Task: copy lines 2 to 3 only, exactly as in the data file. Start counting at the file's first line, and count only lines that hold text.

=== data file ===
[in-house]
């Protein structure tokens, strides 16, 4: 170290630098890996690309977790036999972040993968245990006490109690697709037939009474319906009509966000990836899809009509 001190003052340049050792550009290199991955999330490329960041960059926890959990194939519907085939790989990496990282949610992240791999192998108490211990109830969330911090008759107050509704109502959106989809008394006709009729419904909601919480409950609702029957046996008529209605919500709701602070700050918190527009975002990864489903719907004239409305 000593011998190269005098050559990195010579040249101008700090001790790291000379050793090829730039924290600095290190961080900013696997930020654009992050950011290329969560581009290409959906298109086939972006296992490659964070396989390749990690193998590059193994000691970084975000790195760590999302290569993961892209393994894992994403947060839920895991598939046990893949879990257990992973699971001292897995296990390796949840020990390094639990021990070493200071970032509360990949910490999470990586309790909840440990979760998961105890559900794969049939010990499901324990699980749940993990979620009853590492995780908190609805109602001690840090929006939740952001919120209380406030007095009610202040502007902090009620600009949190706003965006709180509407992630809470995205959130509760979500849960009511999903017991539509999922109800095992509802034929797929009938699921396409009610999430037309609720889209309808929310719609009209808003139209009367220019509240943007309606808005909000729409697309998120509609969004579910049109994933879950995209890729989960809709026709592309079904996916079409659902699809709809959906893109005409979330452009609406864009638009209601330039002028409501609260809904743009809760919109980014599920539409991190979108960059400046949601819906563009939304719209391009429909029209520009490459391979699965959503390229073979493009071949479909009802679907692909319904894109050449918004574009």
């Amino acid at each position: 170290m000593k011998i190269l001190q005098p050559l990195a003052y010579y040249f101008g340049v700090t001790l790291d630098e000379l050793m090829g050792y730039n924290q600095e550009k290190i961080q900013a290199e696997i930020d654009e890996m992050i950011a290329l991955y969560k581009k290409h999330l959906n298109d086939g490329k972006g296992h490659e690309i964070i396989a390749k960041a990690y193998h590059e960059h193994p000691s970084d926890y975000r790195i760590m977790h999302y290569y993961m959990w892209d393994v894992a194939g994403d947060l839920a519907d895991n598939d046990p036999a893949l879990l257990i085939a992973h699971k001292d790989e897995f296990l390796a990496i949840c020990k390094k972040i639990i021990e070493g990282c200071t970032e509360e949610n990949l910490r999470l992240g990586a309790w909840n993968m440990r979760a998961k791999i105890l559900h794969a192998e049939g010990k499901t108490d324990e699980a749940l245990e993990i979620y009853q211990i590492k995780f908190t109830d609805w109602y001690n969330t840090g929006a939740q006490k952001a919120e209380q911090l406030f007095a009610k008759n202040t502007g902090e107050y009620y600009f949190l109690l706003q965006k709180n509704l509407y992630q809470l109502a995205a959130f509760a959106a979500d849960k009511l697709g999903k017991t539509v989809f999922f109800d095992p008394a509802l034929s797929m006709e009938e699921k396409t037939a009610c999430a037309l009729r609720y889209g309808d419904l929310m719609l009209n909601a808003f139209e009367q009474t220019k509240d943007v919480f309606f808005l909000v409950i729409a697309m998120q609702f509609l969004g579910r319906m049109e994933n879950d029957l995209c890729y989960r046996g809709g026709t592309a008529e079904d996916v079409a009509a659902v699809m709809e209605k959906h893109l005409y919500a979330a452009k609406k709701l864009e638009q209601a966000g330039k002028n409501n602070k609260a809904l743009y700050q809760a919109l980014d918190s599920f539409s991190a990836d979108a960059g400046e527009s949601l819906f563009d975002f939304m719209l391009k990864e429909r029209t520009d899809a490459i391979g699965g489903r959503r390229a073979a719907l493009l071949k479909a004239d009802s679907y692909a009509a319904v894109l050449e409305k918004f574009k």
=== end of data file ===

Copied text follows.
């Protein structure tokens, strides 16, 4: 170290630098890996690309977790036999972040993968245990006490109690697709037939009474319906009509966000990836899809009509 001190003052340049050792550009290199991955999330490329960041960059926890959990194939519907085939790989990496990282949610992240791999192998108490211990109830969330911090008759107050509704109502959106989809008394006709009729419904909601919480409950609702029957046996008529209605919500709701602070700050918190527009975002990864489903719907004239409305 000593011998190269005098050559990195010579040249101008700090001790790291000379050793090829730039924290600095290190961080900013696997930020654009992050950011290329969560581009290409959906298109086939972006296992490659964070396989390749990690193998590059193994000691970084975000790195760590999302290569993961892209393994894992994403947060839920895991598939046990893949879990257990992973699971001292897995296990390796949840020990390094639990021990070493200071970032509360990949910490999470990586309790909840440990979760998961105890559900794969049939010990499901324990699980749940993990979620009853590492995780908190609805109602001690840090929006939740952001919120209380406030007095009610202040502007902090009620600009949190706003965006709180509407992630809470995205959130509760979500849960009511999903017991539509999922109800095992509802034929797929009938699921396409009610999430037309609720889209309808929310719609009209808003139209009367220019509240943007309606808005909000729409697309998120509609969004579910049109994933879950995209890729989960809709026709592309079904996916079409659902699809709809959906893109005409979330452009609406864009638009209601330039002028409501609260809904743009809760919109980014599920539409991190979108960059400046949601819906563009939304719209391009429909029209520009490459391979699965959503390229073979493009071949479909009802679907692909319904894109050449918004574009």
């Amino acid at each position: 170290m000593k011998i190269l001190q005098p050559l990195a003052y010579y040249f101008g340049v700090t001790l790291d630098e000379l050793m090829g050792y730039n924290q600095e550009k290190i961080q900013a290199e696997i930020d654009e890996m992050i950011a290329l991955y969560k581009k290409h999330l959906n298109d086939g490329k972006g296992h490659e690309i964070i396989a390749k960041a990690y193998h590059e960059h193994p000691s970084d926890y975000r790195i760590m977790h999302y290569y993961m959990w892209d393994v894992a194939g994403d947060l839920a519907d895991n598939d046990p036999a893949l879990l257990i085939a992973h699971k001292d790989e897995f296990l390796a990496i949840c020990k390094k972040i639990i021990e070493g990282c200071t970032e509360e949610n990949l910490r999470l992240g990586a309790w909840n993968m440990r979760a998961k791999i105890l559900h794969a192998e049939g010990k499901t108490d324990e699980a749940l245990e993990i979620y009853q211990i590492k995780f908190t109830d609805w109602y001690n969330t840090g929006a939740q006490k952001a919120e209380q911090l406030f007095a009610k008759n202040t502007g902090e107050y009620y600009f949190l109690l706003q965006k709180n509704l509407y992630q809470l109502a995205a959130f509760a959106a979500d849960k009511l697709g999903k017991t539509v989809f999922f109800d095992p008394a509802l034929s797929m006709e009938e699921k396409t037939a009610c999430a037309l009729r609720y889209g309808d419904l929310m719609l009209n909601a808003f139209e009367q009474t220019k509240d943007v919480f309606f808005l909000v409950i729409a697309m998120q609702f509609l969004g579910r319906m049109e994933n879950d029957l995209c890729y989960r046996g809709g026709t592309a008529e079904d996916v079409a009509a659902v699809m709809e209605k959906h893109l005409y919500a979330a452009k609406k709701l864009e638009q209601a966000g330039k002028n409501n602070k609260a809904l743009y700050q809760a919109l980014d918190s599920f539409s991190a990836d979108a960059g400046e527009s949601l819906f563009d975002f939304m719209l391009k990864e429909r029209t520009d899809a490459i391979g699965g489903r959503r390229a073979a719907l493009l071949k479909a004239d009802s679907y692909a009509a319904v894109l050449e409305k918004f574009k």